Grand Jury Report draws varying opinions on Valley of the Moon Water District performance
By Bruce Robinson
Curiously, everyone at the Valley of the Moon Water District seems to feel vindicated by the recent Sonoma County Grand Jury Report, which briefly rebuked the district for lacking written policies for accounting, planned responses to natural emergencies, and the sale or transfer of lands owned by the district.
"It basically exonerated the district of any wrongdoing," crows VOMWD General Manager Mike Alexander. "They didn't discover any evidence of any wrongdoing or mismanagement. The only thing they did say was that there may be a perception of mismanagement because of a perceived lack of written procedures."
Well, that lack is more than just perception, critics charge. "That's true," admits district board member Roger Basset, "and that's something that [fellow board member] Angelo [Pedron-celli] and I have been working on since March of 1994." Two months after that, the district experienced a leak in a gas main, which resulted in the evacuation of some Sonoma Valley residents without the notification of the district's board members, Basset recalls. As a newly elected board member, "I had assumed the district had procedures [for notification], and that was when we learned it did not," he says.
This week, just days after the grand jury's final report was made public, the water district approved hiring a consultant to draft a comprehensive emergency-response plan, something that was factored into the district's capital improvements budget as of last July, Alexander notes. The new document, which should be completed within a month, will be based on the contingency plans developed by the Sonoma County Water Agency.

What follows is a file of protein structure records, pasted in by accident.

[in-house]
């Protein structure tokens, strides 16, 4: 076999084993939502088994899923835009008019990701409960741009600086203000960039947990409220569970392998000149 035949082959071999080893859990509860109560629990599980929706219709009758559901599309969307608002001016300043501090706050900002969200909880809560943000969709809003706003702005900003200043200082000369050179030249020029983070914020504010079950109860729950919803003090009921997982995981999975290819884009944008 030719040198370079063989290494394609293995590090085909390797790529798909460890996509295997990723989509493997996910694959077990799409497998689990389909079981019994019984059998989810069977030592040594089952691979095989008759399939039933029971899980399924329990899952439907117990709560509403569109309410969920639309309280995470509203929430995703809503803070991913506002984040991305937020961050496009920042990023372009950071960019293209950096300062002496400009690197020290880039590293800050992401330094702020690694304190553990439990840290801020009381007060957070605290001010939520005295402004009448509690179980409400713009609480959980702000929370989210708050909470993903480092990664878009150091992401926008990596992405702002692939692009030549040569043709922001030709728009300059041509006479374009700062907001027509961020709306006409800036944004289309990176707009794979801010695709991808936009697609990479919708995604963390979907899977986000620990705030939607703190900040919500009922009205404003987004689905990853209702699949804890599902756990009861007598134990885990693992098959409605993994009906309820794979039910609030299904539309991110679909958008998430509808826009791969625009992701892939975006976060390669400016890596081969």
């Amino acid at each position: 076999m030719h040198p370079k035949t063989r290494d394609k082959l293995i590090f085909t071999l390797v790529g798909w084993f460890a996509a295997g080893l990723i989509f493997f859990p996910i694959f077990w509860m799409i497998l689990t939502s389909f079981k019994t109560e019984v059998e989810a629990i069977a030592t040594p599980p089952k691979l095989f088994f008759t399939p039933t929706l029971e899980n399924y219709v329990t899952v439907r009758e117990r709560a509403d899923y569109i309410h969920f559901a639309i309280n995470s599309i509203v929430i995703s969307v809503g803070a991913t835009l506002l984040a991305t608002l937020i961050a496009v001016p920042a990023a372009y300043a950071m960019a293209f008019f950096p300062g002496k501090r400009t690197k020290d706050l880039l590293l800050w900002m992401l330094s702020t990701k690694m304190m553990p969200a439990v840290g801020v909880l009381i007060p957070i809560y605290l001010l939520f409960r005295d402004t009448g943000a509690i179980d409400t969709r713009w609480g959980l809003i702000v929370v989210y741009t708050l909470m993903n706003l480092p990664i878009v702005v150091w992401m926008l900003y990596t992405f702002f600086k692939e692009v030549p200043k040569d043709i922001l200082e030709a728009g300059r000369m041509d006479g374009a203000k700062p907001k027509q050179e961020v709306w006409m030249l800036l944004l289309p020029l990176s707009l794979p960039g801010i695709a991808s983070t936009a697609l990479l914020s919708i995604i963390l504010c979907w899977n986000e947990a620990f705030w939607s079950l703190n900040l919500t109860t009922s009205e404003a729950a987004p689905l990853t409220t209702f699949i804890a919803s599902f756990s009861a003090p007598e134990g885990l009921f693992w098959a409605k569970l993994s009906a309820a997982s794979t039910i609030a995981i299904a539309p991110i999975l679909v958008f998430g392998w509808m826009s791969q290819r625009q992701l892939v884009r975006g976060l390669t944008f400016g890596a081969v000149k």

Having that document in place will help the district in other areas, predicts VOMWD board member Pete Sutsos. He hopes to use it in preparing grant applications to outside sources of funding to aid the small water district. "A lot of that money has dried up, but one thing that is available is hazard mitigation money," he says. "We'll start looking at state and federal hazard mitigation funds as soon as [the new emergency plan is] in place."
The emergency plan is only one of three areas in which the grand jury suggested changes, however. Their call for written accounting practices has engendered confusion at the water district, which, like other agencies, had simply specified that it relied on "generally accepted accounting practices." In addition, Alexander says, the district is audited every year, and submits a record of expenditures to the state controller annually. "I'm at a loss to know what they feel we're missing," he says. The district is seeking clarification from the grand jury on what other public bodies they might use as a model of a more specific set of procedures.
As for the third area, the sale of district-owned property, "that's something that needs to be worked on, but it's something that is very, very infrequently done," says Sutsos.
The grand jury reported it will monitor the district's progress in filling the gaps, and may issue a follow-up report next year.
From the Jan. 25-31, 1996 issue of the Sonoma Independent
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